Understanding the COVID-19 Pandemic Using Interactive Visualizations
Interactive visualizations are an effective method for understanding the COVID-19 pandemic. This article presents a repository filled with just such insightful interactions.
Early last month, as the coronavirus further spread, disrupting (and, unfortunately, ending) life for so many, and as the exponential growth continued to manifest, I wanted to find a simple and clear set of visualizations to track the daily and cumulative confirmed cases and deaths.
As the month of March trudged along, and as COVID's wrath was being felt in Europe and increasingly in North America, I shared the work of John Burn-Murdoch with the readers of KDnuggets, on the chance they had not been making use of it to that point. John works on data visualization (or, as his Twitter bio says, "Stories, stats & scatterplots") for the Financial Times. He has recently garnered a following and appreciation for his COVID-19 visualizations, which are exemplars of how quality data visualizations can clearly and succinctly tell a story. John contributes to the daily-updated Financial Times article tracking COVID spread, made available for free to non-subscribers in this weird coronavirus era.
As more data is collected and becomes publicly available, John's work has expanded to include the analysis of different COVID pandemic angles. So, too, have the opportunities grown for others to expand their analysis in the same way. This increased data, and lengthened pandemic time period, also allows some opportunity for interactive visualizations of COVID data. The Coronavirus Disease (COVID-19) data repository at Our World In Data (OWID), put together by Max Roser, Hannah Ritchie, Esteban Ortiz-Ospina and Joe Hasell, is a great example of this.
First, OWID does not focus solely on COVID. They have been around for a while and are interested in doing public good. From their about page:
The goal of our work is to make the knowledge on the big problems accessible and understandable. As we say on our homepage, Our World in Data is about Research and data to make progress against the world’s largest problems.
OK, so what makes their COVID data visualization site worthy of mention? The interactive tool below should whet your appetite.
Given the interest in Sweden's distinctive approach to dealing with the pandemic, for demonstration purposes we will use the above chart which compares and contrasts the total confirmed deaths from the disease from the Nordic countries.
Note that this is a comparison of the absolute numbers. Don't go out of your way to comment on the lack of per capita normalization for population; we all get it already. I am of the opinion that there are reasons to use the absolute numbers, and there are reasons to used normalized per million numbers, though many people seem to have a very hardened opinion as to which is the "correct" way. I won't discuss the matter beyond saying that population-based normalizing versus not provide different insights into the data, both of which can be useful. So long as you know which is being used, and any caveats in their use, this really shouldn't be an issue. There is a deaths per million graphic below.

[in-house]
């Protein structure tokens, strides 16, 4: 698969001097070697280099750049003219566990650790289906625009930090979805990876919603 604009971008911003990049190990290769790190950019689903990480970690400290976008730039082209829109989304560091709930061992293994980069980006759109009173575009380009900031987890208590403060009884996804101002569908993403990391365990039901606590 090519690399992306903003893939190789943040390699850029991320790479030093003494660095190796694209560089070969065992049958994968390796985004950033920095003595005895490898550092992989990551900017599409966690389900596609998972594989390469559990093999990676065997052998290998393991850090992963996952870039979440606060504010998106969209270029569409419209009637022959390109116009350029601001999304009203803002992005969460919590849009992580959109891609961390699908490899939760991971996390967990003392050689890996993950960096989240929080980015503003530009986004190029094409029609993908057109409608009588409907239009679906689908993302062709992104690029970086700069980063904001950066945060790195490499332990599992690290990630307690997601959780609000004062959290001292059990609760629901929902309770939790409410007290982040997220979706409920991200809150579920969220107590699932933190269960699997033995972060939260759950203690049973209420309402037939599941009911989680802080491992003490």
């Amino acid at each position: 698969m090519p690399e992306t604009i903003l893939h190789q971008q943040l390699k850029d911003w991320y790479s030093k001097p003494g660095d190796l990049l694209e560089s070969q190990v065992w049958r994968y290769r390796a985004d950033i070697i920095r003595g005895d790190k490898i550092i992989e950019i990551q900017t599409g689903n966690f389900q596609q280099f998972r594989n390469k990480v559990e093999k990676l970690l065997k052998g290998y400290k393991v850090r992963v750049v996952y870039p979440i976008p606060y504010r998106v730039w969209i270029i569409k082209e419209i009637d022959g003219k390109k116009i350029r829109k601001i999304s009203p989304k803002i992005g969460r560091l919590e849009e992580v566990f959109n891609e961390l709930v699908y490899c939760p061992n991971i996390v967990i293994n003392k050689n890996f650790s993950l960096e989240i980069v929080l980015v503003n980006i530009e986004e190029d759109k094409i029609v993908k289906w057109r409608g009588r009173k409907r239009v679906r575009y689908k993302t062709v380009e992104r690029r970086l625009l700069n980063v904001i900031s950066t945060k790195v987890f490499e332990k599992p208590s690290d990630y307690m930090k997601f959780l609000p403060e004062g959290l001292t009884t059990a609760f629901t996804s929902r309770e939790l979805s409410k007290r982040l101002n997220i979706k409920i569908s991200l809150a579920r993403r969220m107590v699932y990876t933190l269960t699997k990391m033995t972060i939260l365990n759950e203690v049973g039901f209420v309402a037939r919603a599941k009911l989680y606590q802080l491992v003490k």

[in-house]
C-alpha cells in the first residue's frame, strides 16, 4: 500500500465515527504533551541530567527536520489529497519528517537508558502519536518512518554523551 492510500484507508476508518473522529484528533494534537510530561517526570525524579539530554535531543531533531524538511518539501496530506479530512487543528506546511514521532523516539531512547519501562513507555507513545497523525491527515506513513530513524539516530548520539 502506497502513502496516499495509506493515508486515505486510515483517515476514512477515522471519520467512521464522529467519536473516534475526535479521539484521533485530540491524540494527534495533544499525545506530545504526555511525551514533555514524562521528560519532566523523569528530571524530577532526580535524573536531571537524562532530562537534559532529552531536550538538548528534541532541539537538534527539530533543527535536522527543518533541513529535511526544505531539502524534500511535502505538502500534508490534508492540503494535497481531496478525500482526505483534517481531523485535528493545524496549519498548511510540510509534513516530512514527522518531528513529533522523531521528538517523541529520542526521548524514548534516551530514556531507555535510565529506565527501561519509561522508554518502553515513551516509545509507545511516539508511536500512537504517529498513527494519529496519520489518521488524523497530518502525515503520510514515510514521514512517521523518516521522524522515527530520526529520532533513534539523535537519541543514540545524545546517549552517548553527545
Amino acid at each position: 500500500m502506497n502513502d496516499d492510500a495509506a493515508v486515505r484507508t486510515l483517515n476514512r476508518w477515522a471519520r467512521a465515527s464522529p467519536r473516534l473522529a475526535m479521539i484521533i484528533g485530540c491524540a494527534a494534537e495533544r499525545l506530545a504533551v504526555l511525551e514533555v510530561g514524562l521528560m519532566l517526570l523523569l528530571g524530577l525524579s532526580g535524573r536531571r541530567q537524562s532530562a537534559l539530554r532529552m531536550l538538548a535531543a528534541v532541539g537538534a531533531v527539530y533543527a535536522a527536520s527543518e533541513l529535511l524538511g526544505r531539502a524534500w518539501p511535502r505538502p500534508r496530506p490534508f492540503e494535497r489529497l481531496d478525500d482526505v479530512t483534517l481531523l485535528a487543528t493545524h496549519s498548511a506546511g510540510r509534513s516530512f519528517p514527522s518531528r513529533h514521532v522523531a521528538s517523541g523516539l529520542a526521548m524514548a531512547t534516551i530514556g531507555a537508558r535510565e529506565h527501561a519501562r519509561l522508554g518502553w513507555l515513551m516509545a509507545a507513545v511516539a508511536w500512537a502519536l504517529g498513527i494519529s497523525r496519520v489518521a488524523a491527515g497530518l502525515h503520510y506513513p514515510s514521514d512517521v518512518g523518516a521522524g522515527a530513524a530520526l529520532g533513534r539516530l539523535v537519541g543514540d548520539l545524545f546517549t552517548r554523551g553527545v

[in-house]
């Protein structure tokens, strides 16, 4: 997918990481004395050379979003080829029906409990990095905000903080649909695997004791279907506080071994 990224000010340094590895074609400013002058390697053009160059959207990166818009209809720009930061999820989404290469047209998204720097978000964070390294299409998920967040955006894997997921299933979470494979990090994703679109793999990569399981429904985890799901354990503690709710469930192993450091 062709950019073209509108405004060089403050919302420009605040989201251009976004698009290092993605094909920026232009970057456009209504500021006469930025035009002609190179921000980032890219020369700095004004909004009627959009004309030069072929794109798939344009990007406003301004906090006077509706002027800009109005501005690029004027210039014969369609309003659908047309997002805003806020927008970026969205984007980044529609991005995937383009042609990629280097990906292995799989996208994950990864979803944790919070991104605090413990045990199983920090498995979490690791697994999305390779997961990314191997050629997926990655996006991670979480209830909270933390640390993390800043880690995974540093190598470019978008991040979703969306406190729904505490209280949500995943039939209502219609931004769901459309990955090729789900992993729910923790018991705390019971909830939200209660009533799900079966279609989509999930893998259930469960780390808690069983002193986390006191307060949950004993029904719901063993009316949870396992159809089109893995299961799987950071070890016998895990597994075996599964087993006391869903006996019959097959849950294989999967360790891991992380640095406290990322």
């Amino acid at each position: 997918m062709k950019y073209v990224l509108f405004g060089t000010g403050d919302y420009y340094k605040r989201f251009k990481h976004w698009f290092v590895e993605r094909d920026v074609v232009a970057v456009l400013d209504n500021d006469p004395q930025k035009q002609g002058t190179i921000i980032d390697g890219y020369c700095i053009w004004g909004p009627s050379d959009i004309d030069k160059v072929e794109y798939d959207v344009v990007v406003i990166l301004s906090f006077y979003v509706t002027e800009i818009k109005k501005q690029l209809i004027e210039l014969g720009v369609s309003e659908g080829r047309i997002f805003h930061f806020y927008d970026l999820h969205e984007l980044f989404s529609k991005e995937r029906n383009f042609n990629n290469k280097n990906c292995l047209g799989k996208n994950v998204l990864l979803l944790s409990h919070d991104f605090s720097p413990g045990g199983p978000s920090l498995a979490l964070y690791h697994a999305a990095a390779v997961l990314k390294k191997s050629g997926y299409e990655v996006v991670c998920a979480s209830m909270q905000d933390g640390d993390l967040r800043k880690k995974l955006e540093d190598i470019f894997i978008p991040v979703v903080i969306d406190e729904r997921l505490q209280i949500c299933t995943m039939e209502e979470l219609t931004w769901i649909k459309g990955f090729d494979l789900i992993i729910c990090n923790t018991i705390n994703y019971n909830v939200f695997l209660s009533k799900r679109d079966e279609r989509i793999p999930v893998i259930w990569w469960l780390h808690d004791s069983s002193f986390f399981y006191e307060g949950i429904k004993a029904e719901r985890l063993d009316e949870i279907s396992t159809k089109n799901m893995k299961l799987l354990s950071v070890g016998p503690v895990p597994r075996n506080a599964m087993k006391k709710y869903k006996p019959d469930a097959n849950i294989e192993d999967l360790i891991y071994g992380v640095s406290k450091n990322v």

Back to the visualization tool above: You will see the absolute numbers of confirmed deaths in each of the Nordic countries. It is presented in a y-axis linear scale, but if you want to see what this looks like in a log scale, click the word "linear" in the top left corner of the visualization, and voila. You will also see a slider along the x-axis, should you want to clip the dates shown in the visualization (I left the defaults). The additional map, data, and sources tabs along the bottom will change what the tool is presenting likely consistent with your intuition of what these tabs should present.
As promised, here is an interactive map of the total confirmed global deaths per million.
Highlighting any country will provide the confirmed deaths per million, while clicking on a country will switch to a chart presenting the change in confirmed deaths over time. The slider on this graphic won't clip any dates; it's a time machine to show the per million count on a given historical date.
A this point in the pandemic, what stands out to me as the most dramatic insights are those which are date-related. Take a look at the confirmed deaths for the United States below:
Note that it is not my intention to single out the US (or Sweden), as each country is dealing with their own degrees of pandemic crisis at the moment, but both of the above charts are useful for demonstration.
What is incredible is that, 2 months ago at the time of writing (Feb 29), the United States did not have a single confirmed COVID-19 death. One month later (Mar 29) there were 2191 confirmed deaths. As of today (Apr 29) there were 58355 confirmed deaths. The growth is staggering, and seeing it visualized makes it even more so. Presenting this data with a linear y-axis (as opposed to log) makes this all the more striking, at least in my view.
Beyond confirmed death charts, OWID's COVID-19 site allows for the exploration of various types of interactive visualizations (maps, bar charts) on a wide array of data (confirmed cases, testing, healthcare capacity). Check out the site for yourself and see what might be of interest to you. There are myriad approaches to helping understand the pandemic through the interactive visualizations OWID has made available.
Hopefully as we continue to get a handle on the spread of the virus and its disease, we will be able to glean positive trends and insights from this same data. You can access OWID's raw COVID-19 data directly here. You can read more about their data here.
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